My old man’s a white old man

And my old mother’s black

My old ma died in a fine big house

My mad died in a shack

I wonder where I’m gonna die

Being neither white nor black?

His search for his roots was given impetus when in 1923 Hughes met and heard Marcus Garvey exhort Negroes to go back to Africa to escape the wrath of the white man. Hughes then became one of the poets who thought they felt the beating of the jungle tom-toms in the Negroes’ pulse. Their verse took on a nostalgic mood, and some even imagined that they were infusing the rhythms of African dancing and music into their verse like we could sense in the reading of this poem: ‘Danse Africaine’:

The low beating of the tom toms,

The slow beating of the tom toms,

Low …slow

Slow …low –

Stirs your blood.

Dance!

A night-veiled girl

Whirls softly into a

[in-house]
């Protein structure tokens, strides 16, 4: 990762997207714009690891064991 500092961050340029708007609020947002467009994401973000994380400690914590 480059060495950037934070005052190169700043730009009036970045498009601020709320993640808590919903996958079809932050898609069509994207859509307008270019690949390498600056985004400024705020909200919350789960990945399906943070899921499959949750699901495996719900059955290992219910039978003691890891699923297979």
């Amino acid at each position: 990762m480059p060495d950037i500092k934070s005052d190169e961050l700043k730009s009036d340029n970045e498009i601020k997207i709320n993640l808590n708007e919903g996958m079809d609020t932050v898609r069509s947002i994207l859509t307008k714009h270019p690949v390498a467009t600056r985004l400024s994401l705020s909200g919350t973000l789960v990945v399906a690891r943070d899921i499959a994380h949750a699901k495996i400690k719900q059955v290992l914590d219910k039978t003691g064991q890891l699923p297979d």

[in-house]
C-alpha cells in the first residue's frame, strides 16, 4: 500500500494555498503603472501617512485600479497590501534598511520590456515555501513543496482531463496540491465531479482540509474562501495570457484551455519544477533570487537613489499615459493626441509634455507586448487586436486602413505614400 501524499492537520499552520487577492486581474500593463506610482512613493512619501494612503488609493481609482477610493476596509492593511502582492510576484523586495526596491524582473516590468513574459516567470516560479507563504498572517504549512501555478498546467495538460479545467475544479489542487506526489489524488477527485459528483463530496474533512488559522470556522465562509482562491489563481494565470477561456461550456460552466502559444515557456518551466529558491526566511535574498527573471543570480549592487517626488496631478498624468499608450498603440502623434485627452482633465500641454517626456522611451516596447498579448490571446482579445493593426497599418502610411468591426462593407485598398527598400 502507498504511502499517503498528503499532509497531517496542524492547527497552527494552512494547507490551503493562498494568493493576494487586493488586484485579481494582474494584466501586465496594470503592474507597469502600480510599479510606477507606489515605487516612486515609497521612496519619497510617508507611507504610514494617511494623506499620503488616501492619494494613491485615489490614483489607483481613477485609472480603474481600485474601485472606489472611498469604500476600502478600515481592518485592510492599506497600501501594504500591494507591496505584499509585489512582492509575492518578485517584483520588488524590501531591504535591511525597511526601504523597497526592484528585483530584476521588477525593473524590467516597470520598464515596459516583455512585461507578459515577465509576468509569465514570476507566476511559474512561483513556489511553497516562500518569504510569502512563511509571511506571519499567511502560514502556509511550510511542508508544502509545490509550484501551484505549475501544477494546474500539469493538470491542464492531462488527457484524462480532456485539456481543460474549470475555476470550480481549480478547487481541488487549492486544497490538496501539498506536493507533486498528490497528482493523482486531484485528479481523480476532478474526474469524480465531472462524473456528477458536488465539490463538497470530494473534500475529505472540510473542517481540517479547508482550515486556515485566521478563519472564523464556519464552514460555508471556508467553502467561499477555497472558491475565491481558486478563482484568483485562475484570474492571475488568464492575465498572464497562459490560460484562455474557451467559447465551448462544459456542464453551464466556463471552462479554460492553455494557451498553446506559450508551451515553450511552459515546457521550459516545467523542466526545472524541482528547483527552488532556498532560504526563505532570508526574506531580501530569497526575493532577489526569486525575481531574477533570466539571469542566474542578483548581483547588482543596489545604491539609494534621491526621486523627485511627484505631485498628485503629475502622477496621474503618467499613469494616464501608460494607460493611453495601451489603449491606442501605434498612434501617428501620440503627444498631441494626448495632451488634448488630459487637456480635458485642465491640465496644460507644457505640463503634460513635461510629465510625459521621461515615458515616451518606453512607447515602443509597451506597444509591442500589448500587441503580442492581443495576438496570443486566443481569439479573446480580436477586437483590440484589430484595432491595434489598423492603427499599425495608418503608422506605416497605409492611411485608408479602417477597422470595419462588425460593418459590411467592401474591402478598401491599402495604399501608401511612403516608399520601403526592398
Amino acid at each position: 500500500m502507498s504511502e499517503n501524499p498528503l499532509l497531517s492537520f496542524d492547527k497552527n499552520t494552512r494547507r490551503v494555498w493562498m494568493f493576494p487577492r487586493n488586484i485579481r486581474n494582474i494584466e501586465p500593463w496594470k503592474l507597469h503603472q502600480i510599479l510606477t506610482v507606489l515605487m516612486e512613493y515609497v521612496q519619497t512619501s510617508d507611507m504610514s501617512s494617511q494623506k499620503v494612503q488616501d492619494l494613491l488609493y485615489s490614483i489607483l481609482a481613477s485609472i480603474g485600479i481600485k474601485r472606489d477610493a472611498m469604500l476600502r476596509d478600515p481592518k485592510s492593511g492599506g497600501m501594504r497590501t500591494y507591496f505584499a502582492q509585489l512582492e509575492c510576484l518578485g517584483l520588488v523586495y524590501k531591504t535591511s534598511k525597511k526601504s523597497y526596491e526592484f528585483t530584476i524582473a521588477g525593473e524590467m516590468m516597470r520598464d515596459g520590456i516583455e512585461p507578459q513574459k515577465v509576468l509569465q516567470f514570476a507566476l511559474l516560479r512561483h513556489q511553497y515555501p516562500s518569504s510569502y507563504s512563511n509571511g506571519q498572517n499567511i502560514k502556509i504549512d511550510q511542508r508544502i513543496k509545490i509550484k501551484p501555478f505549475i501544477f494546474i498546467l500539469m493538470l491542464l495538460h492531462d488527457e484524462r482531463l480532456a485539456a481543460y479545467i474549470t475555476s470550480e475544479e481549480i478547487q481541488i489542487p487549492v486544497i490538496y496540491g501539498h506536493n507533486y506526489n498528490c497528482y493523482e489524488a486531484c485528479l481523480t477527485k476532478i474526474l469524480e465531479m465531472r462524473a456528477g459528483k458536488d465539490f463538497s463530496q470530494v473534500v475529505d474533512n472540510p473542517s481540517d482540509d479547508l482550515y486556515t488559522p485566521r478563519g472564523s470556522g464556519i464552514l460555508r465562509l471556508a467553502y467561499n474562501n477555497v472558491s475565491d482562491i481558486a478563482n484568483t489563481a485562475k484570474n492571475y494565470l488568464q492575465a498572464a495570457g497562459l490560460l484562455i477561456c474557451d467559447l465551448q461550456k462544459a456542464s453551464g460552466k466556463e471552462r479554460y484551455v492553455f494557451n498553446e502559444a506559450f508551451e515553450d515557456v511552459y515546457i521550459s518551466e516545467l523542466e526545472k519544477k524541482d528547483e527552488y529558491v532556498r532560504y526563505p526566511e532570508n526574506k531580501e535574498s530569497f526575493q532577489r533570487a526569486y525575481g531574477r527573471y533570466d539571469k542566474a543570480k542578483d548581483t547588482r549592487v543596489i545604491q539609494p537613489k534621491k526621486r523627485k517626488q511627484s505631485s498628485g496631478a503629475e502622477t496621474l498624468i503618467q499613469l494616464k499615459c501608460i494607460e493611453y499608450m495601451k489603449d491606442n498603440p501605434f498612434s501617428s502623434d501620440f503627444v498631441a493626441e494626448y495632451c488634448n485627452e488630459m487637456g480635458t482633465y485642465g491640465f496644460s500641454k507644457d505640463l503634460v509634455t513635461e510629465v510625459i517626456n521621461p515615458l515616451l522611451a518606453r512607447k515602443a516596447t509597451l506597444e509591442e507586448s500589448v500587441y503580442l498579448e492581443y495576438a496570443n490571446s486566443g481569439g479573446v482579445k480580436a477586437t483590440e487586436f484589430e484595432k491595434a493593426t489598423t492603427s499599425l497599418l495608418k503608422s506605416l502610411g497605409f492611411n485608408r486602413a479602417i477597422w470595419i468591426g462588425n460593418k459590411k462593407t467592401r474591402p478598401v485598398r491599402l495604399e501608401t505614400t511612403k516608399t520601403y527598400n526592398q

Circle of light.

Whirls softly …slowly,

Born in Joplin, Missouri in 1902, Hughes grew up in Lawrence, Kansas and Lincoln, Illinois, before going to high school in Cleveland, Ohio in of which places, he was part of a small community of blacks to whom he was nevertheless profoundly attached from early in his life. Though descending from a distinguished family his infancy was disrupted by the separation of his parents not long after his birth. His father then emigrated to Mexico where he hoped to gain the success that had eluded him in America. The color of his skin, he had hoped, would be less of a consideration in determining his future in Mexico. There, he broke new ground. He gained success in business and lived the rest of his life there as a prosperous attorney and landowner.

In contrast, Hughes’ mother lived the transitory life common for black mothers often leaving her son in the care of her mother while searching for a job.

His maternal grandmother, Mary Langston, whose first husband had died at Harpers Ferry as a member of John Brown’s band, and whose second husband (Hughes’s grandfather) had also been a militant abolitionist. instilled in Hughes a sense of dedication most of all. Hughes lived successively with family friends, then various relatives in Kansas.